Fox News and The Blaze were founded specifically to be conservative networks. Fox located in New York City, like most other networks.

The Wall Street Journal is an outlier here. Note however that it has always been primarily a business paper. Its journalists are more business savvy than average. And its relatively liberal readership suggests that it's not as conservative as its editorial positions might suggest.

Other media

Certainly there is other media beyond print and television. But a substantial portion of the news is still from television. Print is less so, as much of the news is from online sources. There's something of a split among

  • Traditional media with a web site.
  • New media; web only.
  • Social networking. Many people find their news via recommendations from friends rather than by seeking it out.

But I do not believe that when most people talk about the "media" that they mean blogs and Twitter. When I use the term, I mean magazines, newspapers (even if online), television, and to a lesser extent radio.

Even there though, note that of the eight internet sources on the Pew Graphic, only two are what I'd consider conservative:

  • Breitbart. Conservative.
  • Drudge Report. Conservative.
  • Yahoo News.
  • Google News.
  • Politico.
  • Huffington Post. Openly liberal.
  • BuzzFeed. Openly liberal.
  • Slate. Openly liberal.

Three are openly liberal. Three are purportedly neutral, as are, say, CNN, the broadcast television networks, and the Washington Post. As noted earlier, "neutral" tends to go to a moderate Democrat view.

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    This could use some citations – user1530 Jan 19 '18 at 5:12
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    There's some inaccuracies here to. "The media is located" isn't terribly accurate. Much of the media in this country is highly consolidated...spanning all sorts of demographics. Media also covers wide regions. A newspaper often covers solid blue city centers as much as solid red suburbs. – user1530 Jan 19 '18 at 5:31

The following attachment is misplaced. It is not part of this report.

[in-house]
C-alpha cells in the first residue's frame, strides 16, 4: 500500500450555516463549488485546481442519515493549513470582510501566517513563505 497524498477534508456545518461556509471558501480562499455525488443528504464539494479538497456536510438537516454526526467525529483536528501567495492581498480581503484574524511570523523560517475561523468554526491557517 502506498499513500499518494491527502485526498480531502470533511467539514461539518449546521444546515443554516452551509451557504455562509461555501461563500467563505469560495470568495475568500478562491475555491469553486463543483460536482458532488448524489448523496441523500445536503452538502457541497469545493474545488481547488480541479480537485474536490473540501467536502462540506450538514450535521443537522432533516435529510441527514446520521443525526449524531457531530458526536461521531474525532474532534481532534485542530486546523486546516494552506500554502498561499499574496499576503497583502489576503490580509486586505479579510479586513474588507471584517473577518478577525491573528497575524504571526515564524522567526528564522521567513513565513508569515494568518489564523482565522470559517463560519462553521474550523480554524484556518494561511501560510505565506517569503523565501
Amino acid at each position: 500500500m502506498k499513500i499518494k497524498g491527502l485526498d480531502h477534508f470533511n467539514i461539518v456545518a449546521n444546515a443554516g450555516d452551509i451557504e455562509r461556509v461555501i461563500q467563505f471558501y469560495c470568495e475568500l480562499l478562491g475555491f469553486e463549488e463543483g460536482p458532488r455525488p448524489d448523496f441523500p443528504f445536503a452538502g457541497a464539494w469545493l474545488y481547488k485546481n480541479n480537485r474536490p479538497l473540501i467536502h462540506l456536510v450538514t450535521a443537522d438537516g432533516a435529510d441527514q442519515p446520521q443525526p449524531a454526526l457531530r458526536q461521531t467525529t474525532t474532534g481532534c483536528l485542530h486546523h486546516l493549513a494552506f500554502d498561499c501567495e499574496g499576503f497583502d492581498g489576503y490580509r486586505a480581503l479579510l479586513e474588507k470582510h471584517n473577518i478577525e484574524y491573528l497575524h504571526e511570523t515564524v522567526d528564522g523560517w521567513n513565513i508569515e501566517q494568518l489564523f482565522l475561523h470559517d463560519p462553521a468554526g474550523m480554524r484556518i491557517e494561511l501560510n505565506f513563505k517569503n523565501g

• As for point 2...is there data that republicans value money more than liberals? (I don't know...maybe there is?) – user1530 Jan 19 '18 at 5:32
  • And as for point 3...I dunno...when we're talking about news media personalities (which isn't quite the same as news media, but that's a different debate)...there seems to be just as many successful left wing ones as right wings. In fact, in some media (such as radio) there appears to be many more successful right wing personalities. – user1530 Jan 19 '18 at 5:33
  • A reasonable ans well-done answer to a challenging question +1 – Everyone_Else Sep 2 '18 at 4:19
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There isn't hard evidence that the media leans in one particular direction or the other. There is plenty of soft evidence that media leans. In all directions. This is nothing new in the US. Historically, the press was quite biased politically. In fact, there were often sparring newspapers in each city that would lean in heavily opposite directions. Wikipedia has a nice list of historical examples.

At the present time, it appears there is an overall lean more to the left than the right, but it's by no means a huge discrepancy. PEW has a nice visualization of who watches what:

enter image description here

But note that this shows the political leanings of the audience not necessarily of the media outlet. There's not necessarily a direct correlation there (though likely a strong indirect one).